This month we are delighted to feature a question recently asked in our April webinar, The critical role of the board chair in family philanthropy. This wide-ranging conversation on the critical role of the board chair in family philanthropy featured international family foundation experts Virginia Esposito and Alice Buhl along with two experienced and thoughtful family foundation leaders.
Our webinar participant inquired about the following:
“How does the role of a family foundation chair differ from that of other non-profit entities?”
Responses from our April webinar panelists included:
There’s lots of ways in which a family foundation chair and other non- profit entities are similar, but the biggest difference is that you don’t have responsibility for fundraising. If you’re a board chair of a non-profit, however small or large it is, part of the responsibility for fundraising lies with the board and the board chair. Foundations don’t have that, which makes their life a lot easier. When you’re looking at balance statements, you’re not worrying about where the income side is coming from, because, by and large, you have that under control.
—Alice Buhl, NCFP senior fellow
The governance rules between the two are very similar. But, the fact that your cousins or your uncle know your personal family history, makes it quite different. You don’t generally see that with other boards. You don’t generally know people quite as well or quite as long. That can be a really positive thing, and I can imagine it could also make things a little bit more difficult, as well.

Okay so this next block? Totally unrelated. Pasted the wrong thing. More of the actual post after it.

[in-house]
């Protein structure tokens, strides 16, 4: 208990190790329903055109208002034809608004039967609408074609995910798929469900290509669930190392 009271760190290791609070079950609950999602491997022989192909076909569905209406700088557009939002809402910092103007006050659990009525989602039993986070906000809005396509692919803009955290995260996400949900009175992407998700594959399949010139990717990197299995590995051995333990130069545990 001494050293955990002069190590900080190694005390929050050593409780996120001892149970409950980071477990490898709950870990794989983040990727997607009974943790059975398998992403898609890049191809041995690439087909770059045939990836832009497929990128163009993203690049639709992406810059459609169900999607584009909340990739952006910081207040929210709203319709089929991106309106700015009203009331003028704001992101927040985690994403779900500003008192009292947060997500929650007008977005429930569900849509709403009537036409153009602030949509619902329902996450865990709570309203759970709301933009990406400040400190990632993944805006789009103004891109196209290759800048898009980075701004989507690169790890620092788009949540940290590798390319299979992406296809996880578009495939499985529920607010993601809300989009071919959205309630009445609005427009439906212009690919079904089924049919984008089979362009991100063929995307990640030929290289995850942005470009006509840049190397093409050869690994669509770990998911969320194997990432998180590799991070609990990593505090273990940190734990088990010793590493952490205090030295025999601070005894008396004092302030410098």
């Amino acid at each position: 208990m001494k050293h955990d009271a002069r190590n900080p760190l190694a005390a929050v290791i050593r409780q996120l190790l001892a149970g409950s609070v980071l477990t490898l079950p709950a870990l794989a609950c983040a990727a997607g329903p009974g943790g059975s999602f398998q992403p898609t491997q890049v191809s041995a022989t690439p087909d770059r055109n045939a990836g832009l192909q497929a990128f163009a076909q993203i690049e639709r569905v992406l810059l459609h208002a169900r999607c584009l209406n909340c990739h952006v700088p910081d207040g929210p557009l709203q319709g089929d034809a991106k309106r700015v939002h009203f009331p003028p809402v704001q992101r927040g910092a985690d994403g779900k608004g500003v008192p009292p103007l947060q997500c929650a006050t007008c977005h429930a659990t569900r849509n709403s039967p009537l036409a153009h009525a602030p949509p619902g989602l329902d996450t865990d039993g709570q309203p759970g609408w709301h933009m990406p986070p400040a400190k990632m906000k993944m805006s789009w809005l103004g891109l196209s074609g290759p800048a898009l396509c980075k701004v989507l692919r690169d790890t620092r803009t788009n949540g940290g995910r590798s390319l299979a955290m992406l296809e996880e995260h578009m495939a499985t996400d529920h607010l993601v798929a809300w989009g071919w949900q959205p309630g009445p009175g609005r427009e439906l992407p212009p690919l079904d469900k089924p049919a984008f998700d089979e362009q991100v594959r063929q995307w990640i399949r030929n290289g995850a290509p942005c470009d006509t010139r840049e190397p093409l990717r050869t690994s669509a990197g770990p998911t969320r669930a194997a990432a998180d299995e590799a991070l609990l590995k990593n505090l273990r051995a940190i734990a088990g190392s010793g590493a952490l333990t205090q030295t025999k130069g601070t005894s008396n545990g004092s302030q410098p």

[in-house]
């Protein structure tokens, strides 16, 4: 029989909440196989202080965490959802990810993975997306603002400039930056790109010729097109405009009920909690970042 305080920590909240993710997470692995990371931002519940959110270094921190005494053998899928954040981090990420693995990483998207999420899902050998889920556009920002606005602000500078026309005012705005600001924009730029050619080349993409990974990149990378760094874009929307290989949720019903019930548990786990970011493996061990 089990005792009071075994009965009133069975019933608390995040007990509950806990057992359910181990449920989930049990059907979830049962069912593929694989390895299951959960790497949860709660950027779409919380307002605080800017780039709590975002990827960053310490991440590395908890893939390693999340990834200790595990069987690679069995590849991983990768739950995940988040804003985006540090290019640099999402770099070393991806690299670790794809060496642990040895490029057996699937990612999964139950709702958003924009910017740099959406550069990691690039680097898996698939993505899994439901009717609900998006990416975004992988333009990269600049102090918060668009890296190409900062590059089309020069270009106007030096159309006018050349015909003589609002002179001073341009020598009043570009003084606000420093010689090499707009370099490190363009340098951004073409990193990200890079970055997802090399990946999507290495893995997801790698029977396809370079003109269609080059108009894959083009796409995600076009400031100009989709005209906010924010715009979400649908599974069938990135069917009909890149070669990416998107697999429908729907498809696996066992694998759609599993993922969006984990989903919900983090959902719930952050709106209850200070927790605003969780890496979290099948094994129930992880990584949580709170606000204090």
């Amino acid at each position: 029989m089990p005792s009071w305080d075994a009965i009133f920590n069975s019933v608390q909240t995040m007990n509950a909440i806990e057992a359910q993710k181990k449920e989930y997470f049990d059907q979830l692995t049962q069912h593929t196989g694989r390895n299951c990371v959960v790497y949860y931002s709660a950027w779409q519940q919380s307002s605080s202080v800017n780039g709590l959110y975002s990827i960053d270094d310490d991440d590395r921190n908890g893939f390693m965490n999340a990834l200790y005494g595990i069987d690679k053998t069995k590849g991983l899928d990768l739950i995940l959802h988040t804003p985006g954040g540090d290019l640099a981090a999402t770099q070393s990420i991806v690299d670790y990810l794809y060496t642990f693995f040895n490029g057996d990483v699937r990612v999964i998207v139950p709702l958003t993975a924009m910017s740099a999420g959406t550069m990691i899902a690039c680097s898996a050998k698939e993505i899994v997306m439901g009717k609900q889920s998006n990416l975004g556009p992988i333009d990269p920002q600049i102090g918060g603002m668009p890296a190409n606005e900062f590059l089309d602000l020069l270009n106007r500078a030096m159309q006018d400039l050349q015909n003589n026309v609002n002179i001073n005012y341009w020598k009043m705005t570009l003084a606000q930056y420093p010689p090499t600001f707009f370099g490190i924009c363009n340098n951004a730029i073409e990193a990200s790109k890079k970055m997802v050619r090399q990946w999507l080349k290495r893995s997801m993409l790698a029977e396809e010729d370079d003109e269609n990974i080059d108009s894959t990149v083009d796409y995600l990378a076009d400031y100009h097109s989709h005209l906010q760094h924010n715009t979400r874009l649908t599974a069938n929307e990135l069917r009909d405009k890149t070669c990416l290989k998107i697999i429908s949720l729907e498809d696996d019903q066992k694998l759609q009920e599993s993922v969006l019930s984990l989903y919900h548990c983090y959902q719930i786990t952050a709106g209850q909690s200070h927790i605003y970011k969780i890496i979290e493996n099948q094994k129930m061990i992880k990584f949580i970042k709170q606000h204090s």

—Kelly Sweeney McShane, board chair of TheWilliam J. and
Dorothy K. O’Neill Foundation
Let me just say that there are two things that I think distinguish these roles. The first is, the issue of fairness. When a family looks for leadership positions, including the chair, the overriding goal is fairness, and what will be perceived to be fair, whether it’s across generations or branches or a giving interest. But this worries me—there are qualifications for effective leadership that should be considered, whether it’s the chair or committee chairs or another leadership role. Fairness should not be the deciding factor.
The second thing is the extent to which we might be wired to take comments personally. I serve on boards, and if I say something and then someone else says, “Well, yeah, Ginny, but this is where I disagree with you,” I don’t take that personally. I think we’re exchanging opinions.
But if that’s my sibling who says that, I may be inclined to see where the personal notion underlying that disagreement or that comment is. And that’s where I think a good Board Chair comes in to play.
—Virginia Esposito, NCFP founder and president
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